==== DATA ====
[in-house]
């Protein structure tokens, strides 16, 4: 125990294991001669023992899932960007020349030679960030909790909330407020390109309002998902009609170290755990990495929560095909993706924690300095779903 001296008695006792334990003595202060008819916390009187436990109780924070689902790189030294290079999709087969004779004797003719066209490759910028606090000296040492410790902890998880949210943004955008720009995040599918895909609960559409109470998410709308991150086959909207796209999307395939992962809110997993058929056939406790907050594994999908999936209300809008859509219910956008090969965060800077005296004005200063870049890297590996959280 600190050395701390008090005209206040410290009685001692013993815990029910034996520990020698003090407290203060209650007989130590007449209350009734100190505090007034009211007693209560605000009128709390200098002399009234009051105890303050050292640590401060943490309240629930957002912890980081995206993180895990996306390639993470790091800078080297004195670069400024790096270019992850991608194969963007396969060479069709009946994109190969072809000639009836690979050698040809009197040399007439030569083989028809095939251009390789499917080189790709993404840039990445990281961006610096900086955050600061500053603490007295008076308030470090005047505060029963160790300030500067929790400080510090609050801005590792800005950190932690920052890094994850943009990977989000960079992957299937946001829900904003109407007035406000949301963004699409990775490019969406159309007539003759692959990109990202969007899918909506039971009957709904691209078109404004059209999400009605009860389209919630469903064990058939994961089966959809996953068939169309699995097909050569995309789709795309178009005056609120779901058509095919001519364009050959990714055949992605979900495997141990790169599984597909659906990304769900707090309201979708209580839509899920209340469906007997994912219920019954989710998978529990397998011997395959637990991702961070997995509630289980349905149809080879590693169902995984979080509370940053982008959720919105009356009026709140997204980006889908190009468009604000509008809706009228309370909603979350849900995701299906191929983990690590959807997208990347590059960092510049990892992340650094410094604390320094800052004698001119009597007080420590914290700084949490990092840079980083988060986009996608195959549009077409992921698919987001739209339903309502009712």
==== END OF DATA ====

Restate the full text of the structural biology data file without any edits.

[in-house]
């Protein structure tokens, strides 16, 4: 125990294991001669023992899932960007020349030679960030909790909330407020390109309002998902009609170290755990990495929560095909993706924690300095779903 001296008695006792334990003595202060008819916390009187436990109780924070689902790189030294290079999709087969004779004797003719066209490759910028606090000296040492410790902890998880949210943004955008720009995040599918895909609960559409109470998410709308991150086959909207796209999307395939992962809110997993058929056939406790907050594994999908999936209300809008859509219910956008090969965060800077005296004005200063870049890297590996959280 600190050395701390008090005209206040410290009685001692013993815990029910034996520990020698003090407290203060209650007989130590007449209350009734100190505090007034009211007693209560605000009128709390200098002399009234009051105890303050050292640590401060943490309240629930957002912890980081995206993180895990996306390639993470790091800078080297004195670069400024790096270019992850991608194969963007396969060479069709009946994109190969072809000639009836690979050698040809009197040399007439030569083989028809095939251009390789499917080189790709993404840039990445990281961006610096900086955050600061500053603490007295008076308030470090005047505060029963160790300030500067929790400080510090609050801005590792800005950190932690920052890094994850943009990977989000960079992957299937946001829900904003109407007035406000949301963004699409990775490019969406159309007539003759692959990109990202969007899918909506039971009957709904691209078109404004059209999400009605009860389209919630469903064990058939994961089966959809996953068939169309699995097909050569995309789709795309178009005056609120779901058509095919001519364009050959990714055949992605979900495997141990790169599984597909659906990304769900707090309201979708209580839509899920209340469906007997994912219920019954989710998978529990397998011997395959637990991702961070997995509630289980349905149809080879590693169902995984979080509370940053982008959720919105009356009026709140997204980006889908190009468009604000509008809706009228309370909603979350849900995701299906191929983990690590959807997208990347590059960092510049990892992340650094410094604390320094800052004698001119009597007080420590914290700084949490990092840079980083988060986009996608195959549009077409992921698919987001739209339903309502009712």